No one exists within our culture without encountering beauty standards to which they aspire. But the stakes are particularly high for transgender women. If we don’t meet those standards, our entire identities are at risk of being invalidated. If we want to be treated as “real” women, we have to be perceived as “real” women—which has created, within many of us, a deep and desperate desire to pass. For many, this means surgery, though a medical transition shouldn’t be our bar for accepting someone’s sex or gender. No trans person needs to have bottom surgery or facial feminization in order to be a “real” woman. These procedures are wonderful if they help you feel like your most amazing self, but genitals and appearance have nothing to do with the validity of your identity; being a woman is a feeling—it’s the divine feminine.

Still, when we put such emphasis on transgender women embodying certain beauty standards, we must consider: Do these expectations make a trans woman’s entire life experience about being recognized? As someone who’s been there, I can honestly say the answer is yes. During those five years living in secret, I lived in fear. In fear of being “found out,” of being treated differently, of being harassed, assaulted or worse.

Erasing part of your life—part of yourself—to appease others is no way to live. During my years living in secret, I quite literally lived a double life, splitting myself between those who knew me before college and those who met me within the following years. I couldn’t mix my two worlds, and I can really only see the effects of this division clearly now, in hindsight. I constantly worried about people staring at me. I hated talking in front of people I didn’t know—or going to loud places because my voice always gets deeper when I have to speak louder. I felt angry, scared and trapped all at once, even though I was living out my wildest physical fantasies.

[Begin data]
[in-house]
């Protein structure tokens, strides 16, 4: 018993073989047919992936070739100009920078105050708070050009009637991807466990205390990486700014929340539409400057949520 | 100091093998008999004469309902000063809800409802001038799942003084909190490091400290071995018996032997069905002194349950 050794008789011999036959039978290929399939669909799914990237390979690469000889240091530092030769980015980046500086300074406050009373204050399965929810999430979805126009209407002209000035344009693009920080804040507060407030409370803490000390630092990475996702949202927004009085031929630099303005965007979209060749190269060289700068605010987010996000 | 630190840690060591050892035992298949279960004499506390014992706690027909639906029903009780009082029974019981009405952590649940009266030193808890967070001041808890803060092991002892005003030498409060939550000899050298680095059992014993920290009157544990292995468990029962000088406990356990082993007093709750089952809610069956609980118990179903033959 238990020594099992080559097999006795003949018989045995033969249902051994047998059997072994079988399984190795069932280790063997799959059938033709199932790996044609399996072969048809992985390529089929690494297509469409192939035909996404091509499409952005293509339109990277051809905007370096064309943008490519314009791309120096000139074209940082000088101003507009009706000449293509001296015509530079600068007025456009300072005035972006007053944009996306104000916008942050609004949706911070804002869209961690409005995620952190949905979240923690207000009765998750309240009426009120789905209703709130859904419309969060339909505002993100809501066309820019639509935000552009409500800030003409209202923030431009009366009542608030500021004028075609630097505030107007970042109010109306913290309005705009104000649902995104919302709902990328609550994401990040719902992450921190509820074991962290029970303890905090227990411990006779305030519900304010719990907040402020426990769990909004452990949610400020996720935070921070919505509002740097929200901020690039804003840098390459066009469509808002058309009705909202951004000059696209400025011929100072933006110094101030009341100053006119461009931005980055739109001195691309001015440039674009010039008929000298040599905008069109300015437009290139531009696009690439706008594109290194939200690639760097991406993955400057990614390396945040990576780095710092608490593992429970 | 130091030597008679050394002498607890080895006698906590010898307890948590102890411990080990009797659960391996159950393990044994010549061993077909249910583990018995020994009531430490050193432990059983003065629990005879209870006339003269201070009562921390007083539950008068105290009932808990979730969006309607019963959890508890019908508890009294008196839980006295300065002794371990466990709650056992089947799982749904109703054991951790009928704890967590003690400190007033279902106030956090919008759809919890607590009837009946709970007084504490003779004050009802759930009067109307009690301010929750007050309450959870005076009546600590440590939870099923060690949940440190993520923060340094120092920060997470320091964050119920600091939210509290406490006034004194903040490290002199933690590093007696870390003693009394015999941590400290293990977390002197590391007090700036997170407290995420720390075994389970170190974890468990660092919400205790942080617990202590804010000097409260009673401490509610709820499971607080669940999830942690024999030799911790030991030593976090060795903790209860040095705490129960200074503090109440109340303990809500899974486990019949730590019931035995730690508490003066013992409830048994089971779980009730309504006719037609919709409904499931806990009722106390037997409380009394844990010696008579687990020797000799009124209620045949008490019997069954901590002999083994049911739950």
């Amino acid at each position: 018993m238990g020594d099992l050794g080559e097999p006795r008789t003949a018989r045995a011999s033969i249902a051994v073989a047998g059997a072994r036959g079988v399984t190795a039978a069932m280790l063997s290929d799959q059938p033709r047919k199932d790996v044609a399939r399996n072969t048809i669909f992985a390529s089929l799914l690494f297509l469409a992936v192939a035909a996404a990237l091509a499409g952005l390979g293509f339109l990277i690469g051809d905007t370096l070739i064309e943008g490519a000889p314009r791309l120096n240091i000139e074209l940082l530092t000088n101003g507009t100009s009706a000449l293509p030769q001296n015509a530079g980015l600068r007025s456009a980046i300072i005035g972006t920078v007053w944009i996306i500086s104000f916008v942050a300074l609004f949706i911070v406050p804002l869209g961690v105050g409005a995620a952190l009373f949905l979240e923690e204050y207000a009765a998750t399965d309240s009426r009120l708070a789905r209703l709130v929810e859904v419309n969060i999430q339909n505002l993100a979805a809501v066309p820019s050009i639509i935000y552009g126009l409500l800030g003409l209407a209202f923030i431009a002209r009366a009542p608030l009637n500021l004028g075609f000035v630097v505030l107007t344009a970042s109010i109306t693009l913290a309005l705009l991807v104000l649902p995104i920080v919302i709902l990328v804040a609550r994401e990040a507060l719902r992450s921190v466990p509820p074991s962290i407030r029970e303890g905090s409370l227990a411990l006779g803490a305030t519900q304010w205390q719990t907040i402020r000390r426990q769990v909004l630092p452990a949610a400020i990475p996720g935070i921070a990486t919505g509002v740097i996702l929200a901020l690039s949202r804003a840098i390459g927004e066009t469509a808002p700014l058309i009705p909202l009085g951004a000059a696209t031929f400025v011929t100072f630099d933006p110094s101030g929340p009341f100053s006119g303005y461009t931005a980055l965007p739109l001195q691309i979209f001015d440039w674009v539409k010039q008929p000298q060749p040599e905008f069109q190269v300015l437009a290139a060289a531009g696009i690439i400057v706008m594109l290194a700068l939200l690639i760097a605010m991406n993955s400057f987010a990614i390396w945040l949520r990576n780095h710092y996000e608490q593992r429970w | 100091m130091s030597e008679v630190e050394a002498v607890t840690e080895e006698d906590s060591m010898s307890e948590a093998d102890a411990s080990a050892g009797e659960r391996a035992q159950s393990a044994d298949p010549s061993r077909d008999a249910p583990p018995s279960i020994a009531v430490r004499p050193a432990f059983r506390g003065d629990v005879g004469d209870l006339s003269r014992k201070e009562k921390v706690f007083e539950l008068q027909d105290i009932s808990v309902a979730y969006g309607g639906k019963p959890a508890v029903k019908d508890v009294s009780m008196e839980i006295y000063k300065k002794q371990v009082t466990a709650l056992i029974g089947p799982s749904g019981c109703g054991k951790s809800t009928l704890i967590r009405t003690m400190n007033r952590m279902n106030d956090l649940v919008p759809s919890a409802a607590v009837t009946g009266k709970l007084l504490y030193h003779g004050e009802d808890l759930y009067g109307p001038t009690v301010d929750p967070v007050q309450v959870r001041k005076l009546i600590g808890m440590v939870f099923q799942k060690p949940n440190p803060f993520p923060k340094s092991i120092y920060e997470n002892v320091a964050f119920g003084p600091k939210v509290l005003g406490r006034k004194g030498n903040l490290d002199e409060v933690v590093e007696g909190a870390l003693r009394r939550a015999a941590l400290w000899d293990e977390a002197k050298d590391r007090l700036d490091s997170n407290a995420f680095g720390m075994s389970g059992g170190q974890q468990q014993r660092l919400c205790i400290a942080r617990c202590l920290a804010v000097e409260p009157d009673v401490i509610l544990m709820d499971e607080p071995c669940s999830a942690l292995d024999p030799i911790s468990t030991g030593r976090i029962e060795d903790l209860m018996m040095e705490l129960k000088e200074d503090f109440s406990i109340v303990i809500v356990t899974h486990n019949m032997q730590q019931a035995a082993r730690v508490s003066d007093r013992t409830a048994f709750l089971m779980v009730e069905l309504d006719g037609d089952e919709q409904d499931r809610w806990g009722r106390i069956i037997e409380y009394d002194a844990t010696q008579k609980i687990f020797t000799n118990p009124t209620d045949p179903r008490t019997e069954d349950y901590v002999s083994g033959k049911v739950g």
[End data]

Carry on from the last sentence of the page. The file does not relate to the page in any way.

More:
I also noticed that passing culture tends to pit trans women against one another. There’s enough in-fighting with women as it is; in the trans community, we have to lift each other up—not fight to be seen as the prettiest, or the girl with the most cookie-cutter lifestyle.

Where do we go from here?

We can begin by eliminating harmful phrases from our vernacular. When we say “real women” or “trans women” or “cis women,” we draw unnecessary distinctions within our gender—rather than just seeing trans women as women, period. I’m admittedly guilty of using words like “trans” or “cis” to define women, but it has to stop—with me and everyone. We need to shatter the image we’ve collectively crafted of the picture-perfect woman. We need to stop urging trans women to speak softer, walk slinkier or undergo surgery to qualify as “real” women. There is no single, right way to be a woman. There is no single, right version of what a woman is. We all need to stand up for our trans brothers and sisters and make our support loud and clear.

Transgender people shouldn’t have to conform to society’s conventional definition of beauty in order to be seen, respected or accepted. Our journeys are so much more than just becoming what we’ve dubbed as “feminine” or “womanly.” More than anything, they’re about becoming our most authentic and comfortable selves.

Gender identity is about how we feel on the inside. Being a woman—being in touch with your divine feminine—is up to you and your experiences. There is no appearance you have to conform to—any build, any shade, any hair, any scars, any genitals. Woman is your soul.